Calling all V8 STi ‘Blobeye’ owners! Have you ever sat in a V7 ‘Bugeye’ and noticed just how much better the seats are? I did – so I decided to fit some.
We all like to feel supported in our seats when driving. Firm bolsters and a low seat position especially ramp up the feeling of security and comfort when driving any performance car. One thing I never particularly liked about the standard seats in my Blobeye was just how unsupportive they felt.
I have a relatively slim build, and unfortunately any bolstering on the Blobeye seats just wasn’t quite good enough for me. I had always MUCH preferred the seating position and comfort provided by the Bugeye STi seats.
When a full interior from a Bugeye appeared for sale in my town, I jumped at the chance to purchase it. Being a fan of OEM equipment, I’d rather fit these than a bucket seat option provided by any myriad of third-party manufacturers.
I don’t have any images as they were when I bought them, but the seats were in relatively good condition considering their age – from 2002. They did need a thorough cleaning to get them to a good enough state, but nothing too strenuous.
Here are some comparison pictures before fitment and after a clean. Bugeye seats on the left, Blobeye on the right:
It should be immediately obvious how much ‘slimmer’ the back of the Bugeye seats is. The side bolstering is much stiffer, and the base is much more supportive. The seating position is also marginally lower.
I don’t know about you but I found my Blobeye seats to be rather ‘bouncy’ at the base. This is completely non-existent in the Bugeye seats, and the driving experience is all the better for it.
And to top it all off, personally, I think they just look so much better too.
On to fitment, and luckily both seats share the same seat rails, so it’s just a matter of bolting them on. The hardest part of the job is manoeuvring the old seats out of the car and the new ones in – a little tricky due to their size.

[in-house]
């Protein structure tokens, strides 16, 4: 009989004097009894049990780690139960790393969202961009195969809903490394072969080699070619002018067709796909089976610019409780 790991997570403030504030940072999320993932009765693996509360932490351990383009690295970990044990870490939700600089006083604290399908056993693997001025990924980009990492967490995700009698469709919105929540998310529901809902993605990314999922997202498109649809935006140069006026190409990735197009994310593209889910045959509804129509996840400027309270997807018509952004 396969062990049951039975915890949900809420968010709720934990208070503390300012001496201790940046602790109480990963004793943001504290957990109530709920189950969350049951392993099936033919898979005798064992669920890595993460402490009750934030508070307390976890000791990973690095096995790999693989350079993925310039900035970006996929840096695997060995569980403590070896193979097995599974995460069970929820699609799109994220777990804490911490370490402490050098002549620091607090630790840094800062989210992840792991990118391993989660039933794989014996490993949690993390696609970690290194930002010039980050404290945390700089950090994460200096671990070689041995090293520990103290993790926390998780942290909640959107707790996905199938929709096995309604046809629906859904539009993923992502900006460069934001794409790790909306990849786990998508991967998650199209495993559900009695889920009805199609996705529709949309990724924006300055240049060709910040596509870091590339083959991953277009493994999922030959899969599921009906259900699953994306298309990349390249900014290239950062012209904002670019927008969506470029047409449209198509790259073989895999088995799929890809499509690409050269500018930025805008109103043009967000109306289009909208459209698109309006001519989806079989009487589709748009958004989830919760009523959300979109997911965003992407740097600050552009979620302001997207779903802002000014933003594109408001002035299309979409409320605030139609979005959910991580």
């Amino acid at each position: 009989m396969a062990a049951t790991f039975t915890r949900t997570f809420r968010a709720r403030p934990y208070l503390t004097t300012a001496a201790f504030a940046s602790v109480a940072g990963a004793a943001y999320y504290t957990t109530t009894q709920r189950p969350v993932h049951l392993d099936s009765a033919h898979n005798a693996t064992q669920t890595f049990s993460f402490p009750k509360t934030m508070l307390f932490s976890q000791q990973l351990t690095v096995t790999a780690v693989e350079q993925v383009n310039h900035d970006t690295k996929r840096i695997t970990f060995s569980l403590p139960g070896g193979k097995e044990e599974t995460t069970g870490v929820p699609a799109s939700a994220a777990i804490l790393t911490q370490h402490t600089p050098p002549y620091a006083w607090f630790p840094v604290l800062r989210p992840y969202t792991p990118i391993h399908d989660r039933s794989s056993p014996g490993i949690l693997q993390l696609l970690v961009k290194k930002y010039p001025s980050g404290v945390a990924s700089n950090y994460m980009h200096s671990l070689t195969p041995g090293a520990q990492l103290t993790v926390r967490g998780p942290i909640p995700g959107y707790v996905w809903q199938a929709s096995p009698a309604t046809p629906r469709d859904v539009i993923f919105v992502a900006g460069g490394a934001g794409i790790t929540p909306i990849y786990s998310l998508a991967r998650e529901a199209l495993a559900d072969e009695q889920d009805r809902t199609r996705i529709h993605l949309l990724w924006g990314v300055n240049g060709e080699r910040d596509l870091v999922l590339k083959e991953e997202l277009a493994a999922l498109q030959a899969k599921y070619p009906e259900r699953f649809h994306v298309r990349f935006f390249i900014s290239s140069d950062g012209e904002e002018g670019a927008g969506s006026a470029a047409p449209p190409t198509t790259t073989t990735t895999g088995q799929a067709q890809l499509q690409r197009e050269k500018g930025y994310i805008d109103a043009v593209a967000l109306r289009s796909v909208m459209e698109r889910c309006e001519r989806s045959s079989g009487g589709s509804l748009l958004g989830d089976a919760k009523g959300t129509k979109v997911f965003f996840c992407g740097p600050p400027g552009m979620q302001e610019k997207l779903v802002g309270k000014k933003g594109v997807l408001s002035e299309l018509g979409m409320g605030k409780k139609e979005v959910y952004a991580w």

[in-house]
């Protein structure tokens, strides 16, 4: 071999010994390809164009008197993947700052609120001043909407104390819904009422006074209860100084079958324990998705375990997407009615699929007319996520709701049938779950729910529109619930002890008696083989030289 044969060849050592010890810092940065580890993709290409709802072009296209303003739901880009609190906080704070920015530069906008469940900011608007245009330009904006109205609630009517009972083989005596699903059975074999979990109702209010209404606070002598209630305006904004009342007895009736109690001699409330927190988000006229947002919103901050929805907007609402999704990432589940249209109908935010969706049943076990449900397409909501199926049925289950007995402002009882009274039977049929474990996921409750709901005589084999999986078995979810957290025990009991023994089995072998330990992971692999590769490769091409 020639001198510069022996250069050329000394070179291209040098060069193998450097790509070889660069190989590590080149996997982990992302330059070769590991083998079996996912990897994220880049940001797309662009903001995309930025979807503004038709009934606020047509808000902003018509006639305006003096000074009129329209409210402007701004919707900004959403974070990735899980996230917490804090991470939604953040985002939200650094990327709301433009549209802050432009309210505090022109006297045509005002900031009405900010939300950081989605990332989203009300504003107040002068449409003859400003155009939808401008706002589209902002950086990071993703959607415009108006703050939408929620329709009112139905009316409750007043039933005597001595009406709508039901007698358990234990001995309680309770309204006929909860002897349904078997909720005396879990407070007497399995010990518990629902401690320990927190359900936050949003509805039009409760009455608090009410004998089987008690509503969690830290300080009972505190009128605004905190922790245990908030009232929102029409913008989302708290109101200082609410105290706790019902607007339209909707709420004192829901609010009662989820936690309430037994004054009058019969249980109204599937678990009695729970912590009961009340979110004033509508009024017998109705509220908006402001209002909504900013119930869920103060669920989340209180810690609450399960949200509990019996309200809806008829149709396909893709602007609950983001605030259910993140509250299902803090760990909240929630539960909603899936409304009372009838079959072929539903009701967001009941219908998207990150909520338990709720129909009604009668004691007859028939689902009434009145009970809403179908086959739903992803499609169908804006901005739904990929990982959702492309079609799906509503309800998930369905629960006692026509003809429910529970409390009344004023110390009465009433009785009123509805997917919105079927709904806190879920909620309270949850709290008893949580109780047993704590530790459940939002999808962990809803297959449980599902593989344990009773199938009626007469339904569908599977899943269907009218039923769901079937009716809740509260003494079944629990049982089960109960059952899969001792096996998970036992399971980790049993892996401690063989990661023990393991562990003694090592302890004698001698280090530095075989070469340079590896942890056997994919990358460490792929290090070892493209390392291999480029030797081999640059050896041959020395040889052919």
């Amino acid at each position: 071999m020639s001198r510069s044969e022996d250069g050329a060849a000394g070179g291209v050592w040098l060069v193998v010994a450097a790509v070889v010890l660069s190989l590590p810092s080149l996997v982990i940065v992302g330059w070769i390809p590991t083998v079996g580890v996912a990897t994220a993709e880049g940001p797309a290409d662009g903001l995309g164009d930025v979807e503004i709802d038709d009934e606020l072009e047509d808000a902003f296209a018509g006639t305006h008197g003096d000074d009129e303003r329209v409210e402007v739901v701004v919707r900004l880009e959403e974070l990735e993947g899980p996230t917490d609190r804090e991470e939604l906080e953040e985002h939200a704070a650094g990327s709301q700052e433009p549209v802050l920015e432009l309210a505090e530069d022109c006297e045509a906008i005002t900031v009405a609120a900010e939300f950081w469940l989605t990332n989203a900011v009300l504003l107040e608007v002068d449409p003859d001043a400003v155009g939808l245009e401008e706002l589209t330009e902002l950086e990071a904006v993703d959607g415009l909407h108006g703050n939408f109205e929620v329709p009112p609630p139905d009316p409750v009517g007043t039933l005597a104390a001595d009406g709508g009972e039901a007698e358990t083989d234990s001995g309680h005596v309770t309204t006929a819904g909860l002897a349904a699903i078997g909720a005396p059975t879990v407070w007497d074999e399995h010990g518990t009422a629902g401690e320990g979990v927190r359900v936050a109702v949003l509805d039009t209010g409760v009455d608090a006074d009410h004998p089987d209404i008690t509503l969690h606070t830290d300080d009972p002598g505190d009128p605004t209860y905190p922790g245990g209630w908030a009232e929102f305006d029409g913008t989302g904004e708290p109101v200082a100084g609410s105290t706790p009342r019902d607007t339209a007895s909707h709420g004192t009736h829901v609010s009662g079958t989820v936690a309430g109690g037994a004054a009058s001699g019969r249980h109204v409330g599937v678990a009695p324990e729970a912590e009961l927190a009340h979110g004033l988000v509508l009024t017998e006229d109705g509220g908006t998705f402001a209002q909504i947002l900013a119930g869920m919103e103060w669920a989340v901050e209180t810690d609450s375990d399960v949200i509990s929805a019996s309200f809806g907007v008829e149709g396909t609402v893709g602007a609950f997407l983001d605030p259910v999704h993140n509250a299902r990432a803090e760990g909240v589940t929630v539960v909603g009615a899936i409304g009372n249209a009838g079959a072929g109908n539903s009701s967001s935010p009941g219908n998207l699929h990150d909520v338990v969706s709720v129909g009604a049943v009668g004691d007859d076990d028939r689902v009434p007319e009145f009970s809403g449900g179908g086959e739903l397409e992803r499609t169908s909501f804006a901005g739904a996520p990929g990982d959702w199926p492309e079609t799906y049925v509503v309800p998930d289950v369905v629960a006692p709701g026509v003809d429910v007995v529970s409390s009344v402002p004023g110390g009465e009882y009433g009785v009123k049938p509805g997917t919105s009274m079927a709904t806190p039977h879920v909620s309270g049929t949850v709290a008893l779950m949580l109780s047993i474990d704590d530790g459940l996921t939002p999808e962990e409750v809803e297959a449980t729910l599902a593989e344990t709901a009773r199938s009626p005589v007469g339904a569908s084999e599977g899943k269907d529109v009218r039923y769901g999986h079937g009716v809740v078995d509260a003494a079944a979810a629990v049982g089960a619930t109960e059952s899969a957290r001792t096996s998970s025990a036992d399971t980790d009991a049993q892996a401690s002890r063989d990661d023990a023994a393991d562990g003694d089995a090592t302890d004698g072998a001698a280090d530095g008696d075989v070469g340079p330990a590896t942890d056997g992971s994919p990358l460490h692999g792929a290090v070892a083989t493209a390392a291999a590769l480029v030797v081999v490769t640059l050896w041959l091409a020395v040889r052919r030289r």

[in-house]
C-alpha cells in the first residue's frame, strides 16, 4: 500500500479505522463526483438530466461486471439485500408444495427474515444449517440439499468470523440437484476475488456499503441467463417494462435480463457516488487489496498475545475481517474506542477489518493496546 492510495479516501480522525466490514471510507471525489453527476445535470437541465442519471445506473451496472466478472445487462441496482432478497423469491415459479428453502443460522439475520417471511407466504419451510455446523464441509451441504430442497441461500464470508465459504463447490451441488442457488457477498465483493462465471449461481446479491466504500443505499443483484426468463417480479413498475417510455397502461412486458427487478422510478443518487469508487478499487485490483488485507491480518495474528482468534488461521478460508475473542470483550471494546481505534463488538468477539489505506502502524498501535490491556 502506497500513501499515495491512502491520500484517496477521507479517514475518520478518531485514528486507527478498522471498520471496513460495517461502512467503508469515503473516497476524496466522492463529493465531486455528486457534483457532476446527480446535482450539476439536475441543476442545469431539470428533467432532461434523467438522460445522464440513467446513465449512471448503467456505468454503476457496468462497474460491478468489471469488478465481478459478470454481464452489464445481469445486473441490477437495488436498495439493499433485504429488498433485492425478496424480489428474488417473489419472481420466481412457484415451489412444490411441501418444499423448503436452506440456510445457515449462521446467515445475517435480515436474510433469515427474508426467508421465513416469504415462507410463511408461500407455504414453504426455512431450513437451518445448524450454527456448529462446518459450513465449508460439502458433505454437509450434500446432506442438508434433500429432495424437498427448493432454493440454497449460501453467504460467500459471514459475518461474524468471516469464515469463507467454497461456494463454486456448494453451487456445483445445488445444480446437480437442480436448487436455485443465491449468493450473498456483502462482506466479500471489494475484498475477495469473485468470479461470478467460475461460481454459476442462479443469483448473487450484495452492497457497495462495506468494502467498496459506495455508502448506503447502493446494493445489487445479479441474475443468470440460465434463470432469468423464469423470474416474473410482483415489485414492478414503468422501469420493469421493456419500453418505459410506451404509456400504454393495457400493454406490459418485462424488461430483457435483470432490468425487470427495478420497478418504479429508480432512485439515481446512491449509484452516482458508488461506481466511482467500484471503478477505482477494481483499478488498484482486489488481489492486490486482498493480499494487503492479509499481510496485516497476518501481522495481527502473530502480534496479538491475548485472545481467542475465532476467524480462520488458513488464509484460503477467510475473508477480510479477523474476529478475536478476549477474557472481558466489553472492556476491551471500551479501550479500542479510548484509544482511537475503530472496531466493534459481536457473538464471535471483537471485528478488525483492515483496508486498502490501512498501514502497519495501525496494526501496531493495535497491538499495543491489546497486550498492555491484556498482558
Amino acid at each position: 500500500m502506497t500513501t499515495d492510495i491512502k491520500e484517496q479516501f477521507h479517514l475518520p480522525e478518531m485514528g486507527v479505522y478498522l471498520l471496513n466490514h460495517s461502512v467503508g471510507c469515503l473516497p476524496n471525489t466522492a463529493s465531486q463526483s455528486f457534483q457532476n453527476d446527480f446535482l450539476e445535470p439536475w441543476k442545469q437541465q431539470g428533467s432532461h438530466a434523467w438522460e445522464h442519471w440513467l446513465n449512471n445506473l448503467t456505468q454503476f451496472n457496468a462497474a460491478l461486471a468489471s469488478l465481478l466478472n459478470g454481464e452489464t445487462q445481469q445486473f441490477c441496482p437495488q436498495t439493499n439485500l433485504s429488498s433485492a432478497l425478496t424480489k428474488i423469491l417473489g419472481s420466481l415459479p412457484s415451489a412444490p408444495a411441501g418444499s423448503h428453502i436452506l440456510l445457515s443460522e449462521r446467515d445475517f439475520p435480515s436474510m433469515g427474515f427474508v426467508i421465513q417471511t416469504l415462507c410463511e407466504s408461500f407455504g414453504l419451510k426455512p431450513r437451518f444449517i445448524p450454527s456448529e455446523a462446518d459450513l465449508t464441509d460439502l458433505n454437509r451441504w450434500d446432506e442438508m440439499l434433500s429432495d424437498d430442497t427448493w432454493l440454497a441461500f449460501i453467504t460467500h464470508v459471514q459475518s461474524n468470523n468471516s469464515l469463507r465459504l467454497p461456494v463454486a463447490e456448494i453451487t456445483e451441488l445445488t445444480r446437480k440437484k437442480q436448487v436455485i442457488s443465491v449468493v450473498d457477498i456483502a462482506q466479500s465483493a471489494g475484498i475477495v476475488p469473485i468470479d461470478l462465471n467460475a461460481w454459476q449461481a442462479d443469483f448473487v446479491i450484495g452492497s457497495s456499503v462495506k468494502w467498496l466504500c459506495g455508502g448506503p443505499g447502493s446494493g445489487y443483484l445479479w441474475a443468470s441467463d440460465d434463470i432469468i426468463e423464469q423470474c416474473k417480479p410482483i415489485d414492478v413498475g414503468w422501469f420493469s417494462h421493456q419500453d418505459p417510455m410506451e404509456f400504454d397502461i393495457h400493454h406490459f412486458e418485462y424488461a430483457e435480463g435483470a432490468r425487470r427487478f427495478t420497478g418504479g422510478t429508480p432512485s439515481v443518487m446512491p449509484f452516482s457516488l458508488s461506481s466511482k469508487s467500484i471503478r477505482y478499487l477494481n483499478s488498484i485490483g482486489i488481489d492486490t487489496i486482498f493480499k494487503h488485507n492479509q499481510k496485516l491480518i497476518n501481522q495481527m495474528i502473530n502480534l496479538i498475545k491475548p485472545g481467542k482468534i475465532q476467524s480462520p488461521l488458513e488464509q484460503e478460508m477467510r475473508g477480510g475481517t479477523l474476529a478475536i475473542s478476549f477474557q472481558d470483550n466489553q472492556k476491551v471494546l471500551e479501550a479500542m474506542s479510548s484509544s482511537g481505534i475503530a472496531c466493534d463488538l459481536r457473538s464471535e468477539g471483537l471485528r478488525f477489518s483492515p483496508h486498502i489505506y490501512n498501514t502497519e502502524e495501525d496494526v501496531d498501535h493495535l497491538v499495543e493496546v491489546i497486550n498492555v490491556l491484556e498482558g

There’s also a cable to detect if your seatbelt has been fitted or not, and that just connects into the new seats too.
Halfway there. Don’t they look so much better!?
And there we go – both front seats fitted.
I couldn’t be happier with how they turned out.
Included as part of the deal were the rear bench seats too. I initially wasn’t going to bother fitting them as I didn’t think there would be any difference, but on closer inspection I was wrong.
If you look at the pictures, you’ll see the Bugeye seats are more of a blue shade than the Blobeye seats – they have a nice blue pinstripe woven into the fabric. They are also a slightly different, nicer feeling material.
Bugeye top, Blobeye bottom:
Bugeye left, Blobeye right:
Here’s a close-up of the Bugeye seat pattern:
So whilst I have the tools out, I went ahead swapped over these seats too!
This is a very easy job – just a handful of bolts hold the rear seats in place. They are essentially two big lumps of moulded foam, so again very easy to lift and position in place.
There we have it, job done. Very easy and for me it makes a WORLD of difference to the driving experience. I’m more comfortable, more supported and more planted in the seats now. Bolstering actually holds me in around tight corners, and no more bounciness in the base of the seats.
I also managed to sell the original Blobeye seats for the same price as I bought these Bugeye seats – so essentially a free modification!
I’d totally recommend any Blobeye owners to find a Bugeye STi and take a ride to see what you think – especially if you have a slimmer build or you don’t feel supported enough in the Blobeye seats.
Footnote: These were fitted and the pictures taken back in 2017. I’m still totally satisfied!